Why Are Only High-Redshift Obscured AGN Bright Submillimeter Sources?

F. J. Carrera, M. J. Page, Jason Stevens, J. P. D. Mittaz

Research output: Chapter in Book/Report/Conference proceedingConference contribution


The bulk of the QSO luminosity density was produced at 1<z<3, and with 0.5-2 keV luminosities close to the break of the X-ray luminosity function [6,5]. We have used sensitive submillimetre (submm) observations [8,9,12] (using SCUBA at the JCMT) to show that the submm luminosities of unabsorbed and absorbed broad line QSO in those intervals are radically different (>3σ): only 1 out of 20 unabsorbed QSO has been detected, while 8 out of 19 absorbed QSOs have been detected, all of them are ULIRGs at z>1.5 (see Fig. 1). Furthermore, there is a significant correlation between the far infrared luminosity LFIR and the redshift of the absorbed QSOs. The FIR emission of these objects is due to dust heated by starbursts, rather than reprocessed QSO emission [8,12]. The implied star formation rates (SFR) are >1000 M⊙/y, sufficient to build a substantial fraction of a galaxy spheroid in only a few 100 Myr.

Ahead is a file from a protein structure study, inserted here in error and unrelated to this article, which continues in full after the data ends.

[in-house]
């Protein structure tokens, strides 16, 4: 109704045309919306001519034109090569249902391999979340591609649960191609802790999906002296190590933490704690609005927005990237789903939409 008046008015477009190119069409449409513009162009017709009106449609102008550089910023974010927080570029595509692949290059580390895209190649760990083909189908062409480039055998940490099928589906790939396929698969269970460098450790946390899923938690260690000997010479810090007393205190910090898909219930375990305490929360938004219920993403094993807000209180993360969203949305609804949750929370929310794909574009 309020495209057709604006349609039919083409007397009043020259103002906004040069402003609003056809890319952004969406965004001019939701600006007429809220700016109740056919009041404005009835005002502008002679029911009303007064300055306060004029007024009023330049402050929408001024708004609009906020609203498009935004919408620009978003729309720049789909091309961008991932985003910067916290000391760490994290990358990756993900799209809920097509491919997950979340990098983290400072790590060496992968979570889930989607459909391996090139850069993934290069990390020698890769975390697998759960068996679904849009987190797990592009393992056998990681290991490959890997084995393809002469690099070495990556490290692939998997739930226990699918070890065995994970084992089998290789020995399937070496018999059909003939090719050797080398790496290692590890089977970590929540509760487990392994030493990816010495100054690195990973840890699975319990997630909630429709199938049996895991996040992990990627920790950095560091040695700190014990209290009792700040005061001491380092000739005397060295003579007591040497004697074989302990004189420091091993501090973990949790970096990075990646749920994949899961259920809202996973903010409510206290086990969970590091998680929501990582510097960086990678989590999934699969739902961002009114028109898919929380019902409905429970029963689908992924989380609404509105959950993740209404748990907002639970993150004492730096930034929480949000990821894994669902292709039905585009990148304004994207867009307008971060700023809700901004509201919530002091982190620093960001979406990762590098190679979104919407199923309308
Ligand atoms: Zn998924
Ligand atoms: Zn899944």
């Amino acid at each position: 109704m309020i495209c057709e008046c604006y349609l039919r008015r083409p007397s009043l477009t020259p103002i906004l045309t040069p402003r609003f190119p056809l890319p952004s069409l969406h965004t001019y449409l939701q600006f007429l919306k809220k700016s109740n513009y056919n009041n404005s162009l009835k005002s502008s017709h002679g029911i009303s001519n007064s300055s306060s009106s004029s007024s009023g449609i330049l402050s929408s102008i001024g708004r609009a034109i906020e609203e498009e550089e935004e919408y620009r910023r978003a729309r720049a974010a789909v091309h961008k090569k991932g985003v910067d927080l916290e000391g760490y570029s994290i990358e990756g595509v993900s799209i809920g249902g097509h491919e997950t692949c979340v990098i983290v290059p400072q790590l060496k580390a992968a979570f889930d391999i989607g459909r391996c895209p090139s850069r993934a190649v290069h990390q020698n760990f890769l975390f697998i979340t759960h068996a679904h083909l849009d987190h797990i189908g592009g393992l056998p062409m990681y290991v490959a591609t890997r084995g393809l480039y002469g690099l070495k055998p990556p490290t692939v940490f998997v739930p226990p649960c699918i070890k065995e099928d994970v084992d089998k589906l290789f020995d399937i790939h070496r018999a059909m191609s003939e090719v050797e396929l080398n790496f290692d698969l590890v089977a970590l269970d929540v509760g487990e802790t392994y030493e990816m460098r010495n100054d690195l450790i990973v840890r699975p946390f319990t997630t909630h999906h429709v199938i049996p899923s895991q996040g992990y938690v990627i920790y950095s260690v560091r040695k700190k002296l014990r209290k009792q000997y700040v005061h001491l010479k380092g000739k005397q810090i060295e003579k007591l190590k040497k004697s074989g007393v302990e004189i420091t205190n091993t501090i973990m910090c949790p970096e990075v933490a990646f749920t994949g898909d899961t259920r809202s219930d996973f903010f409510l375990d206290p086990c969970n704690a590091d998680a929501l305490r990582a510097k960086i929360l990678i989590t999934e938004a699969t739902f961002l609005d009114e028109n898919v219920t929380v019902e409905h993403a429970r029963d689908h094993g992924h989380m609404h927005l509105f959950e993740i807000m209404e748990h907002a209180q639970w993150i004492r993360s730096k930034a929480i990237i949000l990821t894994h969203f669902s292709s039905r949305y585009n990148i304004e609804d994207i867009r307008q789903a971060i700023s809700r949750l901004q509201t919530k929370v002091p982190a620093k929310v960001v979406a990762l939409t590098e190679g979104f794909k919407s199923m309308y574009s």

Original languageEnglish
Title of host publicationGrowing Black Holes: Accretion in a Cosmological Context
EditorsR. A Sunyaev, A Merloni, S Nayakshin
PublisherSpringer Nature
Number of pages2
Publication statusPublished - 2005


  • Active Galactic Nuclei, Submillimeter Photometry


Dive into the research topics of 'Why Are Only High-Redshift Obscured AGN Bright Submillimeter Sources?'. Together they form a unique fingerprint.

Cite this